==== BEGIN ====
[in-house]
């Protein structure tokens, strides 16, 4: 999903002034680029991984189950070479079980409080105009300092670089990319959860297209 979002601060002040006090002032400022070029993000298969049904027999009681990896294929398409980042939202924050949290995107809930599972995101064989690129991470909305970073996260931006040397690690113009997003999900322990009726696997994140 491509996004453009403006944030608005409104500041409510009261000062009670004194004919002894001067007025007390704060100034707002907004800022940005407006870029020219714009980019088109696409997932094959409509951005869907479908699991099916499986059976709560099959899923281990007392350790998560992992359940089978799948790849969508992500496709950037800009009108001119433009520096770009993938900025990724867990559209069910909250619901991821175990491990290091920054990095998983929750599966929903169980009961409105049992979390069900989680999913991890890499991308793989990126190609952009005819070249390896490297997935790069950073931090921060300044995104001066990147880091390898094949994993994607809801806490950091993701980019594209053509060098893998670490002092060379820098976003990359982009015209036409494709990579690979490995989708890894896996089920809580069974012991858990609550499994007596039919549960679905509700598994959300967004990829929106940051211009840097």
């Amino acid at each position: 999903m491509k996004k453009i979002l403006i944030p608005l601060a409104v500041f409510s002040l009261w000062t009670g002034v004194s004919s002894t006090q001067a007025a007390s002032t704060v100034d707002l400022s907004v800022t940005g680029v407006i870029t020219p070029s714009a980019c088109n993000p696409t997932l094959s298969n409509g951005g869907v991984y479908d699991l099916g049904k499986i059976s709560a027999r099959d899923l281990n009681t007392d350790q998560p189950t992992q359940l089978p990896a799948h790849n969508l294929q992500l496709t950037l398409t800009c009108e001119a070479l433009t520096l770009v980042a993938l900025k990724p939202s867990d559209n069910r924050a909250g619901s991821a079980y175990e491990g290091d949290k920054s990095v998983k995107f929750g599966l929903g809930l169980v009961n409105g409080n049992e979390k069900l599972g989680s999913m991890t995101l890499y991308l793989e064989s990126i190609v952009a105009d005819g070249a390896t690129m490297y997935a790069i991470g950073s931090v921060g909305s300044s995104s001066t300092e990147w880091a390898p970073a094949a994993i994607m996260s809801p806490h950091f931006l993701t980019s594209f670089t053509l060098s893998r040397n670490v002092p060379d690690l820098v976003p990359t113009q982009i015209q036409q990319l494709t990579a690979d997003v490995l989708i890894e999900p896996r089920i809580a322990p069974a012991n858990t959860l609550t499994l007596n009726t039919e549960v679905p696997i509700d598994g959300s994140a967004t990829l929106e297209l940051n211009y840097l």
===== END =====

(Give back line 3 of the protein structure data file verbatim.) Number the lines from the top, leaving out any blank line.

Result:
């Amino acid at each position: 999903m491509k996004k453009i979002l403006i944030p608005l601060a409104v500041f409510s002040l009261w000062t009670g002034v004194s004919s002894t006090q001067a007025a007390s002032t704060v100034d707002l400022s907004v800022t940005g680029v407006i870029t020219p070029s714009a980019c088109n993000p696409t997932l094959s298969n409509g951005g869907v991984y479908d699991l099916g049904k499986i059976s709560a027999r099959d899923l281990n009681t007392d350790q998560p189950t992992q359940l089978p990896a799948h790849n969508l294929q992500l496709t950037l398409t800009c009108e001119a070479l433009t520096l770009v980042a993938l900025k990724p939202s867990d559209n069910r924050a909250g619901s991821a079980y175990e491990g290091d949290k920054s990095v998983k995107f929750g599966l929903g809930l169980v009961n409105g409080n049992e979390k069900l599972g989680s999913m991890t995101l890499y991308l793989e064989s990126i190609v952009a105009d005819g070249a390896t690129m490297y997935a790069i991470g950073s931090v921060g909305s300044s995104s001066t300092e990147w880091a390898p970073a094949a994993i994607m996260s809801p806490h950091f931006l993701t980019s594209f670089t053509l060098s893998r040397n670490v002092p060379d690690l820098v976003p990359t113009q982009i015209q036409q990319l494709t990579a690979d997003v490995l989708i890894e999900p896996r089920i809580a322990p069974a012991n858990t959860l609550t499994l007596n009726t039919e549960v679905p696997i509700d598994g959300s994140a967004t990829l929106e297209l940051n211009y840097l």